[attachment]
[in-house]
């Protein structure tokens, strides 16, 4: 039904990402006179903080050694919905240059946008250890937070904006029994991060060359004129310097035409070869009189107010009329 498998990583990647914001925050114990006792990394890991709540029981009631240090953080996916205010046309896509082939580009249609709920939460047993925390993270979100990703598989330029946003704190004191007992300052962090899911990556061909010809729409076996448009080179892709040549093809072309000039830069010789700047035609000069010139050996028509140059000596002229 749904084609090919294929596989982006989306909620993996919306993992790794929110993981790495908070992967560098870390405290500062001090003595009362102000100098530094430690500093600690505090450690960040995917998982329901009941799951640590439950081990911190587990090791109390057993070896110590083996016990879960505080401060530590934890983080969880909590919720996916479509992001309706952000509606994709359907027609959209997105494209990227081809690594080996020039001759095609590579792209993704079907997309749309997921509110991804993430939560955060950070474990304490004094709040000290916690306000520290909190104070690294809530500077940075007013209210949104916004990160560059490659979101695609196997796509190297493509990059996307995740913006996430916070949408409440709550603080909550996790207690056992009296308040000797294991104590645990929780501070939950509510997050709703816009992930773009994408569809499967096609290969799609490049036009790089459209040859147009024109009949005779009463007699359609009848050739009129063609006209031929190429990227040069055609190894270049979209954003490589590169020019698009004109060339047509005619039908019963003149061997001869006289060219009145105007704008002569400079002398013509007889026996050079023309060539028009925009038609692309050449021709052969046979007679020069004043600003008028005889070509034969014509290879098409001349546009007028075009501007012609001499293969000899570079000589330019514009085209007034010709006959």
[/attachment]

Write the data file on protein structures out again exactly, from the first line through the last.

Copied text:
[in-house]
């Protein structure tokens, strides 16, 4: 039904990402006179903080050694919905240059946008250890937070904006029994991060060359004129310097035409070869009189107010009329 498998990583990647914001925050114990006792990394890991709540029981009631240090953080996916205010046309896509082939580009249609709920939460047993925390993270979100990703598989330029946003704190004191007992300052962090899911990556061909010809729409076996448009080179892709040549093809072309000039830069010789700047035609000069010139050996028509140059000596002229 749904084609090919294929596989982006989306909620993996919306993992790794929110993981790495908070992967560098870390405290500062001090003595009362102000100098530094430690500093600690505090450690960040995917998982329901009941799951640590439950081990911190587990090791109390057993070896110590083996016990879960505080401060530590934890983080969880909590919720996916479509992001309706952000509606994709359907027609959209997105494209990227081809690594080996020039001759095609590579792209993704079907997309749309997921509110991804993430939560955060950070474990304490004094709040000290916690306000520290909190104070690294809530500077940075007013209210949104916004990160560059490659979101695609196997796509190297493509990059996307995740913006996430916070949408409440709550603080909550996790207690056992009296308040000797294991104590645990929780501070939950509510997050709703816009992930773009994408569809499967096609290969799609490049036009790089459209040859147009024109009949005779009463007699359609009848050739009129063609006209031929190429990227040069055609190894270049979209954003490589590169020019698009004109060339047509005619039908019963003149061997001869006289060219009145105007704008002569400079002398013509007889026996050079023309060539028009925009038609692309050449021709052969046979007679020069004043600003008028005889070509034969014509290879098409001349546009007028075009501007012609001499293969000899570079000589330019514009085209007034010709006959």